Tuesday, February 18, 2014

The One With Brains At Work #slice2014

Every Tuesday, I participate in the Slice of Life challenge at Two Writing Teachers. If you want to participate, you can link up at their Slice of Life Story Post on Tuesdays or you can just head on over there to check out other people's stories. For more information on what a Slice of Life post is about, you can go here

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A couple of weeks ago, our Early Childhood Director presented to a group of administrators. She shared the importance of play and how exploring and playing build executive functioning in the brain. It seems like more and more, schools and parents push kids to start to read and write and count earlier. She explained how important it is for kids to develop their executive function to be able to sit still and focus later in their lives. If we don't let them play, discover and explore when they are young, it impacts them later in life when they tackle more academic learning.
The above pyramid of learning is from the Singapore Brain Development Centre. It shows how learning begins in the central nervous system, the base of the pyramid. Each level above the central nervous system must properly integrate with the previous level or levels in order for a child to be able to move on to the next level. Ultimately, the goal is to reach the highest level of the pyramid at the cognitive level of functioning. If students have garnered the lower levels of the pyramid, then they will be able to attend to the tasks of daily living and learning. For kids who haven't fully developed their executive function, maintaining focus is difficult. The video below explains more about executive function. It's interesting to think about students who have been labelled with ADD or ADHD or just those who seem restless in school. Do they come from home lives or early childhood experiences that valued play and fostered the development of executive function.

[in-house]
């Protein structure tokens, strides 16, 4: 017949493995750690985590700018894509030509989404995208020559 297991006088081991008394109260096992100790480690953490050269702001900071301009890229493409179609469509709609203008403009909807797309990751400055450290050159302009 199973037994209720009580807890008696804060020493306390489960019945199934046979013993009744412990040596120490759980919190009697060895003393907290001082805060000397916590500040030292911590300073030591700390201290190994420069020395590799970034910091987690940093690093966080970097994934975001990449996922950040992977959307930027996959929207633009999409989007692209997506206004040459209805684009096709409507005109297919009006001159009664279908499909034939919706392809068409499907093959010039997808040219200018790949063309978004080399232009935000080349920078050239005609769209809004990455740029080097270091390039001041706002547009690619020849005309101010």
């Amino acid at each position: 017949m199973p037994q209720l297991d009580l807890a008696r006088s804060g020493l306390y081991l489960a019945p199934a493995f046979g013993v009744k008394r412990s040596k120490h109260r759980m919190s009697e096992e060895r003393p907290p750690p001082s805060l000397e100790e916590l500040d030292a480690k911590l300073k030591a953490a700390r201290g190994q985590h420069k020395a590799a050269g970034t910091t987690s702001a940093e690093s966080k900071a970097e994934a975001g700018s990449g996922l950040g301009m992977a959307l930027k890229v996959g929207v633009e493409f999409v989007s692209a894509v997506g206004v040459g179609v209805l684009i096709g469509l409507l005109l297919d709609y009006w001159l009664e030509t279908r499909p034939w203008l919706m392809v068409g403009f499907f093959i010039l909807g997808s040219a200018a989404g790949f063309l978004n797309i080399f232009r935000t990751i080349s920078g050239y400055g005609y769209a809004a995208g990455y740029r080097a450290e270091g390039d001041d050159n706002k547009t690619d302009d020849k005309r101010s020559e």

My husband is a PE teacher so we are super conscious of movement in our house. He loves to keep the kids active and find activities that get them moving and their blood pumping. After learning more about executive function, I pulled out the paints at our house. It's easy to get caught up in the busy-ness of everyday life and everything that needs to be accomplished at home and at school. I was so thankful for this reminder that taking time to dance, jump, draw, paint, act out stories and pretend are super important.

When we paint, we usually get pretty messy! Skin is way easier to clean than clothes so they boys go shirtless and we let them loose. Like I said, it had been a while since we had done any painting so it was great fun. I'm so happy for little reminders that it feels amazing to play and unwind but that it's also so imperative to child development.   
How have you taken time to let kids play lately?

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